Website Evaluation Lesson Plan


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Website Evaluation Lesson Plan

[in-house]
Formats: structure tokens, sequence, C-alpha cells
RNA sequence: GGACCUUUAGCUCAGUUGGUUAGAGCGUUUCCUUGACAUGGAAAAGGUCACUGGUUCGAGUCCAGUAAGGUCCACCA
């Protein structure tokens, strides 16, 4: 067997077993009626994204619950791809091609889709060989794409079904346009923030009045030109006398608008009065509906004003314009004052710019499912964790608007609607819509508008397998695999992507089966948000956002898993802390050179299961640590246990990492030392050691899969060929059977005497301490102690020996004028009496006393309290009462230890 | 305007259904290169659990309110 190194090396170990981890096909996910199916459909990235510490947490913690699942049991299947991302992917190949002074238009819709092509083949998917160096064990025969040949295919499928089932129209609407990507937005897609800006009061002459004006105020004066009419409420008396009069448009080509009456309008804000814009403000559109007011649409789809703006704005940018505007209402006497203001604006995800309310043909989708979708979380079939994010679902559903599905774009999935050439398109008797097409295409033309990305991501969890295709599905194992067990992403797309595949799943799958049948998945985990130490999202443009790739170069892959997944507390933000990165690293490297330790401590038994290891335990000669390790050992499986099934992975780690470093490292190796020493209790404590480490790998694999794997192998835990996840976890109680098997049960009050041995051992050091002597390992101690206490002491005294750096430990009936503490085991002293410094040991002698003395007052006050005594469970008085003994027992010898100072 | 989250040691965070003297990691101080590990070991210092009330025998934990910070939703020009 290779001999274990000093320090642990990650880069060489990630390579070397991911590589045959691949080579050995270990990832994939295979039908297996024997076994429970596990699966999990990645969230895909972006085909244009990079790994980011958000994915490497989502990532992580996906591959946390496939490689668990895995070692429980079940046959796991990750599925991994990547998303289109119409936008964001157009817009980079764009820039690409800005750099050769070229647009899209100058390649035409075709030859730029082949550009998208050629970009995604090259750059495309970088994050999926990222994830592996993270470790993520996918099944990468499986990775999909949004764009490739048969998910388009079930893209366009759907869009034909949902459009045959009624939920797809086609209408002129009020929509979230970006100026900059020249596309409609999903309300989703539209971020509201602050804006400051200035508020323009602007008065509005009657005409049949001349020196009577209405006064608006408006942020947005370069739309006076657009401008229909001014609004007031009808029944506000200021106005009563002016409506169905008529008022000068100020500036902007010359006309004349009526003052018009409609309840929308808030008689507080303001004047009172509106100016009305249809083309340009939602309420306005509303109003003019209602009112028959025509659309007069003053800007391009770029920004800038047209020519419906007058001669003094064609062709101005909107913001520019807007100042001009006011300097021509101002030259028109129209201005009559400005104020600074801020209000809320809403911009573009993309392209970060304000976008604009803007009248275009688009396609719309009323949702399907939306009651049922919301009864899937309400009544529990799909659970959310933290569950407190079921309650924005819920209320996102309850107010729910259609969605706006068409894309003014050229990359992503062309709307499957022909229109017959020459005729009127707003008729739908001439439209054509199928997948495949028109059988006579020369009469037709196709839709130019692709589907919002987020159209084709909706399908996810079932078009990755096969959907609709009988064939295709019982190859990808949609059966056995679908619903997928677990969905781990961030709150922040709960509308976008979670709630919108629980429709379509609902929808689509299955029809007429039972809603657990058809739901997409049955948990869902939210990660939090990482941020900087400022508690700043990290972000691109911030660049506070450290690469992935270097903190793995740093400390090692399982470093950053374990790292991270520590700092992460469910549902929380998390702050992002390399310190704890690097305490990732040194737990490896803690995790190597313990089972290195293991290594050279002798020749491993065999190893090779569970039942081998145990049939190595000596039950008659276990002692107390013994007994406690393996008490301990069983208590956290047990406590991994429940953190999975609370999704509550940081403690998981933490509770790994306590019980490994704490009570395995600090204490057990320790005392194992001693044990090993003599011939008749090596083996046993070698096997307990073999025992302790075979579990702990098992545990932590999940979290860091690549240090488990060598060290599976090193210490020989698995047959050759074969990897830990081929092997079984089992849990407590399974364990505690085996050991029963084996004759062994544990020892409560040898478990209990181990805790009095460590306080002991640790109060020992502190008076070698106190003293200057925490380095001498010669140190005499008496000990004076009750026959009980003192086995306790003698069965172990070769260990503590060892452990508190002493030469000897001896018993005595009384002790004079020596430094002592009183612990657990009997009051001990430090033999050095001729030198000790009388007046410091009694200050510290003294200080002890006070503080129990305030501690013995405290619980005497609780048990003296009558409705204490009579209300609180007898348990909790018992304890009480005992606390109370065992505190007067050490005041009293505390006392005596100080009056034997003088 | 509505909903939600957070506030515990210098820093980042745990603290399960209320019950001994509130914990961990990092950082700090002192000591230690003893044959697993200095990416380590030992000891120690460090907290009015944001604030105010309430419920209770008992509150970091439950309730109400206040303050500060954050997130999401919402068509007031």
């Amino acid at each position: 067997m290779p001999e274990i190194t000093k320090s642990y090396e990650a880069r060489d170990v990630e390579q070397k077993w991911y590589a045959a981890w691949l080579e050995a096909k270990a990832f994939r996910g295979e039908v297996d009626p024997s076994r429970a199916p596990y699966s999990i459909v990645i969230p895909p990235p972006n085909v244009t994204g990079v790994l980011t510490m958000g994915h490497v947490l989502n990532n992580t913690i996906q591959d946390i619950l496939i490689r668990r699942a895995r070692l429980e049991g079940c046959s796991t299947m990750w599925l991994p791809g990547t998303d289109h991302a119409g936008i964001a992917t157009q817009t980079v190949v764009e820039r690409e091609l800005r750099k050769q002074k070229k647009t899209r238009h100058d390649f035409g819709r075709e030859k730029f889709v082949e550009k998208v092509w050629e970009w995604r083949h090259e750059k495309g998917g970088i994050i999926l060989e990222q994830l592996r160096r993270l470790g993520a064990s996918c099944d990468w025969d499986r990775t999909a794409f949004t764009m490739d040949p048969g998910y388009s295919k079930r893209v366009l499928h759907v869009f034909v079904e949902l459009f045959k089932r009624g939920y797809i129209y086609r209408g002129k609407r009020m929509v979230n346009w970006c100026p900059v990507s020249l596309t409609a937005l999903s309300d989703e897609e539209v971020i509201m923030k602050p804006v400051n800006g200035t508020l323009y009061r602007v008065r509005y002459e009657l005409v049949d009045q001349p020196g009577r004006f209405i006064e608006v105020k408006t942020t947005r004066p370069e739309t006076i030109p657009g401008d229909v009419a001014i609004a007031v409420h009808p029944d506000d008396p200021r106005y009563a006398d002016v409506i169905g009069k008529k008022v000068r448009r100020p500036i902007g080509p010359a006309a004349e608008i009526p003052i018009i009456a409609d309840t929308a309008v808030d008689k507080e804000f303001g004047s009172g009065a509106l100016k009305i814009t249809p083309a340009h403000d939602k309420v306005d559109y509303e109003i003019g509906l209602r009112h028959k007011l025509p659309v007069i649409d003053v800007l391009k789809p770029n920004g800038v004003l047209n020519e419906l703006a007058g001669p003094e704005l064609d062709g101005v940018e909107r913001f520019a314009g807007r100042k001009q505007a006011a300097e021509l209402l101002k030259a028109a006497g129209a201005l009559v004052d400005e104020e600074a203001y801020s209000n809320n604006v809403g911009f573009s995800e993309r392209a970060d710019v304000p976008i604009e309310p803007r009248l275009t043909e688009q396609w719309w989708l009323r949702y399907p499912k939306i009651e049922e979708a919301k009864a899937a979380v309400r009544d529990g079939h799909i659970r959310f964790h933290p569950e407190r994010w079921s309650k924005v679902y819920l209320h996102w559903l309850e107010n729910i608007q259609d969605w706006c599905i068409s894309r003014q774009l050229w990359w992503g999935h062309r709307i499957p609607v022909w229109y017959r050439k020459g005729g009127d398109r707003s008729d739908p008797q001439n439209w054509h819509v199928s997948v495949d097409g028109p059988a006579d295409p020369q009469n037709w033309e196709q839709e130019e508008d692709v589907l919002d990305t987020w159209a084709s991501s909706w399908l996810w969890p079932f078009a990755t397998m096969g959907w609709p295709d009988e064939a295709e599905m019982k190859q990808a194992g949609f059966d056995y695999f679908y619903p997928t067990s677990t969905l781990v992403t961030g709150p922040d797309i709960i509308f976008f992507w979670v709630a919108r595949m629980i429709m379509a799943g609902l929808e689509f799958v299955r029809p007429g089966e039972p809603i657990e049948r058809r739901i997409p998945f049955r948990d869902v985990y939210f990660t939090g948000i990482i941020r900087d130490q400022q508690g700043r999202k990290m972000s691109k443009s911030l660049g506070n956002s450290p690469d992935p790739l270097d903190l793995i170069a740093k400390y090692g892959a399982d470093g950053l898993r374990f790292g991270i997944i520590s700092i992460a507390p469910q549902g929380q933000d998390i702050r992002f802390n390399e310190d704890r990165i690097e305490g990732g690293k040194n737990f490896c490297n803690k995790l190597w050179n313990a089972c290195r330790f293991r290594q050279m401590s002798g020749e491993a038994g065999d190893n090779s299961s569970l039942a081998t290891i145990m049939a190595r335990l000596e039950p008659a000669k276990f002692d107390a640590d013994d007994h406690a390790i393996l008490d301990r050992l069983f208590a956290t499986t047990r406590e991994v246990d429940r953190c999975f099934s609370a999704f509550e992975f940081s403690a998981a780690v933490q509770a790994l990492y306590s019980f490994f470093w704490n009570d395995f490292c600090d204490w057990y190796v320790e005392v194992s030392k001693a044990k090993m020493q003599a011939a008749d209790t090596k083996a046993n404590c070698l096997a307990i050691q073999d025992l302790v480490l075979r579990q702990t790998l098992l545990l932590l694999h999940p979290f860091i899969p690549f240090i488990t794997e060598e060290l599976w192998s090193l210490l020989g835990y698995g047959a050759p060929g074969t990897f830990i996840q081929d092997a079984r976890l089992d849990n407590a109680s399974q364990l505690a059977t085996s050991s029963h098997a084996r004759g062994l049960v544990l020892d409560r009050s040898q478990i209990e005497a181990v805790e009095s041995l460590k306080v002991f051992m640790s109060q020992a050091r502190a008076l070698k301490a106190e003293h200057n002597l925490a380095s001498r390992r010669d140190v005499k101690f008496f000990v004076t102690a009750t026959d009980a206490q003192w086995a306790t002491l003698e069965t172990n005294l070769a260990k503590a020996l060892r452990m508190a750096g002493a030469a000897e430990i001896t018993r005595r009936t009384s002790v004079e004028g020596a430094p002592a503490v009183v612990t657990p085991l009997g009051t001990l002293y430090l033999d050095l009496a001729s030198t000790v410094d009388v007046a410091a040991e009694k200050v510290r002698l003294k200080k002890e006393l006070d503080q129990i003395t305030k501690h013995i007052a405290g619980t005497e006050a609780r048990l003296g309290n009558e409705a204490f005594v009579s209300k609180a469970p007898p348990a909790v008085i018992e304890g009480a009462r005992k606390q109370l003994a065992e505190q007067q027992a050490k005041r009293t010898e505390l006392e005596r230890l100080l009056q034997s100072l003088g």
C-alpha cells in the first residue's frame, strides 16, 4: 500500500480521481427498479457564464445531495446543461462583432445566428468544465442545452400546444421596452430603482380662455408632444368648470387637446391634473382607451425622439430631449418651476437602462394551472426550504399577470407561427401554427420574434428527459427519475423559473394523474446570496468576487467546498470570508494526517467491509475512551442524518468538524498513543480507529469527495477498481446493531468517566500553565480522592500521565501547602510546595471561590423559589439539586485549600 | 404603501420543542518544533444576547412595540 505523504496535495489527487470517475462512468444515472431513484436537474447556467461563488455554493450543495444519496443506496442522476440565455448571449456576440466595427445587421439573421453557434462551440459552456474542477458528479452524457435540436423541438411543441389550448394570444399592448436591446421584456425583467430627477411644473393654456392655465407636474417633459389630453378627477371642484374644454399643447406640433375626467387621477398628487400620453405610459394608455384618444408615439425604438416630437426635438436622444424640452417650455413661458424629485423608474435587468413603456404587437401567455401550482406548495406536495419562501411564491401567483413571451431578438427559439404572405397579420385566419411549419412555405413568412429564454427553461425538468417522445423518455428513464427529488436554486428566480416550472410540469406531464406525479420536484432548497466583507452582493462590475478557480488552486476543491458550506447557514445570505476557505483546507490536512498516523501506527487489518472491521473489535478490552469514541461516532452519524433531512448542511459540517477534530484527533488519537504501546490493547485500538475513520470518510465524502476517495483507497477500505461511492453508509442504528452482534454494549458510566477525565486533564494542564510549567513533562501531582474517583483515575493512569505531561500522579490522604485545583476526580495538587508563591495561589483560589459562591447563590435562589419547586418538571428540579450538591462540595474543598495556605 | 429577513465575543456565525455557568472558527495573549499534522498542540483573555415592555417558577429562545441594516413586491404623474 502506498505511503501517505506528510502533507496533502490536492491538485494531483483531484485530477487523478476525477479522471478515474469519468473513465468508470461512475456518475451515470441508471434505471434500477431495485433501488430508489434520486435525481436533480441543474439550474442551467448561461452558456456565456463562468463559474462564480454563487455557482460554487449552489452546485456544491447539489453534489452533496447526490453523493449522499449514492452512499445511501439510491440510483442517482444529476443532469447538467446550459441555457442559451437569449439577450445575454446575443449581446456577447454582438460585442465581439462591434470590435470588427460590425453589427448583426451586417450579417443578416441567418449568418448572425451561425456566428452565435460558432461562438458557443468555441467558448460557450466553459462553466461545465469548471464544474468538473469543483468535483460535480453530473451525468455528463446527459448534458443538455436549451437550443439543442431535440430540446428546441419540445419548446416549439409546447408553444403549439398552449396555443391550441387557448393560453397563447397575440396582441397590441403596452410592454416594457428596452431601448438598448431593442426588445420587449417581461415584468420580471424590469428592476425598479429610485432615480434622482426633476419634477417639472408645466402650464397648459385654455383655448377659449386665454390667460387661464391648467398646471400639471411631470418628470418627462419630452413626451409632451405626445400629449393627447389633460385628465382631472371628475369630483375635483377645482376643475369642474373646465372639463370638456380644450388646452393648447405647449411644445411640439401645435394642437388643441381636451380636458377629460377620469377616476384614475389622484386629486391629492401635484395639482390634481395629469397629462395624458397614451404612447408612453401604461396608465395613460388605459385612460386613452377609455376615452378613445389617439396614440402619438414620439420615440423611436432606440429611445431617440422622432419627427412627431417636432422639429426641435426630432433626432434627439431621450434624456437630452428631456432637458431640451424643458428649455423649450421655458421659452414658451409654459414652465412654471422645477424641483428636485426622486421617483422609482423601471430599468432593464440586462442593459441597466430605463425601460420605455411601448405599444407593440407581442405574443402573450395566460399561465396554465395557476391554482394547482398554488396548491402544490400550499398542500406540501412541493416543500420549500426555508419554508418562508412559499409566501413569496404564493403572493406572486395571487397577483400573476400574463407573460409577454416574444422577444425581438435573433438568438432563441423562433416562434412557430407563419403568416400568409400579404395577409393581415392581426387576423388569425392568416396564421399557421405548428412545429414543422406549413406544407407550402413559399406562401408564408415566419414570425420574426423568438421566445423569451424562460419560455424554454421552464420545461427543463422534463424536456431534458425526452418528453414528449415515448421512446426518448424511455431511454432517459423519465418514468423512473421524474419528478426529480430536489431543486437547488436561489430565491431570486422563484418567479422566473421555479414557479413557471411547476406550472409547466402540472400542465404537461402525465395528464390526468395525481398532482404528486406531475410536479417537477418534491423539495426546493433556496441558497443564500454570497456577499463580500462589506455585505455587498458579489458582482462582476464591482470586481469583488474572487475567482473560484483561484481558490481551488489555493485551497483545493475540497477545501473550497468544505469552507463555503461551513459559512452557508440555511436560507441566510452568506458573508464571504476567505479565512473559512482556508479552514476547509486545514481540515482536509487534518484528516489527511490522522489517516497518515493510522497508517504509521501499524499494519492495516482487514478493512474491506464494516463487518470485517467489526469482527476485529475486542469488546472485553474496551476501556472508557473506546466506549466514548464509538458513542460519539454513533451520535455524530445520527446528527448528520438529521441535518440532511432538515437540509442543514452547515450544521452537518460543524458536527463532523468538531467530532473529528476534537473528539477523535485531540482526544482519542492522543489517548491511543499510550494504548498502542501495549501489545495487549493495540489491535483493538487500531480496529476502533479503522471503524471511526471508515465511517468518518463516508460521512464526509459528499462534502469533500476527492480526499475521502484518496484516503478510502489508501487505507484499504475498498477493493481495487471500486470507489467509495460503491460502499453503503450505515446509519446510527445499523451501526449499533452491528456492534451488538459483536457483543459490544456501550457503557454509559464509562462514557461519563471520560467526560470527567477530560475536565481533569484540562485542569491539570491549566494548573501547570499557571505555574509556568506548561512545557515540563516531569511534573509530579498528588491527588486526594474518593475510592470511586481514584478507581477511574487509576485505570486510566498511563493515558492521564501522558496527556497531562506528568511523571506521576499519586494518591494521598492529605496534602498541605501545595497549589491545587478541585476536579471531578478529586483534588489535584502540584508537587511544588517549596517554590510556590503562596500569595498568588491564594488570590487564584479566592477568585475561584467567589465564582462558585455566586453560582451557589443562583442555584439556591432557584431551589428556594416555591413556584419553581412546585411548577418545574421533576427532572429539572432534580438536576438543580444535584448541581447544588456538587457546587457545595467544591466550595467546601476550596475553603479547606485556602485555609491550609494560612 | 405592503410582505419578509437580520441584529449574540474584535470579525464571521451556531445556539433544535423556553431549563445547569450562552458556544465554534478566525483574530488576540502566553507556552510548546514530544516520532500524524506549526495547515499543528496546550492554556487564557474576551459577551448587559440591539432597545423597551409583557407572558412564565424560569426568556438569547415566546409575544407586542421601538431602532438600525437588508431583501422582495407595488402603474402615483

1. 1. Name: Fiona B. GriswoldCooperating teacher-librarian: Kathy Wickline<br />Date: November 3, 2010School & City: Unity Junior High, Tolono<br />Lesson Title: Website Evaluation: <br />Instruction and Practice<br />Grade level: 7thLength of lesson: 1.5 hours (including guided practice)<br />Purpose: Instruct students in how to evaluate a website to determine whether it is a good (reliable) source of information by asking themselves Who? What? Where? When? Why? and provide a tool students can use to help determine the quality of a website. <br />Learning Outcomes: <br />Students will be able to identify questions (based on the 5 Ws) to ask and/or qualities to look for when determining whether a website is a good (reliable) source.<br />Students will be able to use the tool provided (Website Evaluation Checklist) to determine whether a given website is good (reliable, authoritative) as indicated by the point total it receives for the criteria examined.<br />Illinois English Language Arts Learning Standards: <br />4.A.3c: Restate and carry out multistep oral instructions.<br />4.B.3a: Deliver planned oral presentations, using language and vocabulary appropriate to the purpose, message and audience; provide details and supporting information that clarify main ideas; and use visual aids and contemporary technology as support. <br />5.A.3a: Identify appropriate resources to solve problems or answer questions through research.<br />5.B.3a: Choose and analyze information sources for individual, academic and functional purposes.<br />Standards for 21st Century Learner:<br />1.1.5: Evaluate information found in selected sources on the basis of accuracy, validity, appropriateness for needs, importance, and social and cultural context.<br />1.1.8: Demonstrate mastery of technology tools for accessing information and pursuing inquiry. <br />1.1.9: Collaborate with others to broaden and deepen understanding.<br />1.3.4: Contribute to the exchange of ideas within the learning community.<br />2.1.4: Use technology and other information tools to analyze and organize information. <br />2.1.5: Collaborate with others to exchange ideas, develop new understandings, make decisions, and solve problems.<br />3.2.1: Demonstrate leadership and confidence by presenting ideas to others in both formal and informal situations. <br />3.2.2: Show social responsibility by participating actively with others in learning situations and by contributing questions and ideas during group discussions. <br />3.2.3: Demonstrate teamwork by working productively with others.<br />NETS-S Standards:<br />3. Research and Information Fluency: Students apply digital tools to gather, evaluate, and use information. Students: c. evaluate and select information sources and digital tools based on the appropriateness to specific tasks and d. process data and report results.<br />4. Critical Thinking, Problem Solving, and Decision Making: Students use critical thinking skills to plan and conduct research, manage projects, solve problems, and make informed decisions using appropriate digital tools and resources. Students: b. plan and manage activities to develop a solution or complete a project and c. collect and analyze data to identify solutions and/or make informed decisions<br />Materials Needed By Librarians:<br />Computer<br />LCD projector <br />Blank Inspiration(visual learning software) page<br />PowerPoint presentation on website evaluation <br />Web page with job roles and links to practice websites on Lincoln<br />Website Evaluation Checklist answer key for each practice website<br />Wireless remote presenter<br />Materials Needed By Students:<br />Computer<br />Access to web page with links to practice websites on Lincoln and description of “jobs” within each group<br />Website Evaluation Checklist<br />Pen or pencil<br />Instructional Procedures<br />As students enter library:<br />Welcome students as they enter the library and instruct them to go to their language arts computer, log in, then move their chairs so that they can see the projected slides.<br />If needed, reassign students to different table to make sure that every group has at least 3 participants (now or when we start task).<br />Focusing event: <br />Begin by telling students that we are going to be talking about how to decide whether a website is a good source of information, whether for a class project (like the Leaders’ Forum) or for another purpose, but first, want to see what they think.<br />Ask question, when you look at a website, what sorts of things do you use to tell you whether it’s good or not?<br />Fiona solicits answers/clarifies responses while Kathy uses Inspiration to create an idea web (pretest for evaluation project). Once students are out of ideas, Kathy prints page and opens PowerPoint presentation.<br />Input from Librarian: <br />Fiona and Kathy take turns presenting the information contained in the PowerPoint:<br />Fiona introduces the difficulty of sorting through the billions of sites on the Web and the lack of control of who gets to publish what on a website. Also contrasts this to print publishing where there are editors, publishers, fact checkers, etc. <br />Kathy introduces the five W’s (Who, What, When, Where, Why) that will help students determine whether a site is good enough to cite.<br />Kathy discusses authorship and authority (Who?): what this is and what students should look for in deciding who authored a site and whether they are knowledgeable about their subject. <br />Fiona discusses “What?” by helping students consider the way a site is designed, whether it has advertising and what the domain of a site can tell you. Ask students to guess what each domain might mean and what sorts of sites one might find there.<br />Kathy covers “When, Where and Why?” by discussing whether currency (updated) information is important; why it’s important for a website to cite where its information and images came from (give credit to original author or artist); and why one site is better than another: does it have information that other sites don’t? Is one more complete than another? Kathy also points out other sources of information besides websites.<br />Fiona sums up the presentation by emphasizing why it is important to evaluate any information found on the Web, no matter what the topic or purpose.<br />Guided practice: <br />Students return to their assigned tables and receive instructions on the website evaluation exercise.<br />Referring to the Website Evaluation page on the UJHS Media Center site, tell students that they are going to work as a team to practice evaluating a website about Abraham Lincoln. Each member of the group will have a job, as outlined on the project page.<br />Give students instructions: group will work together to answer the questions on the page. Once all questions are answered, then they will assign points and add for a total for that site.<br />At the end of the period, presenter and pointer from each group will tell the class the results of their evaluation (whether a site is good or not, based on its score) and will highlight the elements of the site that most contributed to that decision.<br />Check to make sure each group member has a role.<br />As students work, Fiona, Kathy and classroom teacher(s) will work with their assigned groups to answer questions, make sure they are on task, and help clarify any questions about the evaluation checklist.<br />When all groups are finished evaluating, call presenters/pointers up one group at a time to share their findings. Kathy and Fiona will facilitate/clarify as needed.<br />Closure: <br />After presentations and with any time remaining, tell students that they can search for possible websites to use as their source for their World Leader. Tell students that once they find the best site to use as a source for their person, they will complete the same checklist and hand it in to their classroom teacher. <br />Distribute the checklist to each student or give class set to the classroom teacher (as they prefer). <br />Check for understanding:<br /> <br />Evaluation of student learning for this lesson will be accomplished in three ways:<br />Informal discussion/questioning during the presentation and as students are completing the evaluation checklist.<br />How the groups evaluated their websites: did their final evaluation closely mirror the key created to help guide the process? Did they focus on important elements of the site or did they miss important clues as to their site’s quality?<br />The final evaluation piece, which will likely occur the next day, in which students are asked to list what they should look for when evaluating whether a website is a good source (as a follow up to the initial idea web activity that started the lesson).<br />What’s next? <br />Students will be in the library again later this week to do online research on their person for the World Leader’s forum. They will be able to use the skills learned in today’s lesson to find the best website to use as a source for their project and will have another opportunity to complete and hand in the Evaluation Checklist for the website that they eventually select and cite in the Works Cited page for their project. <br />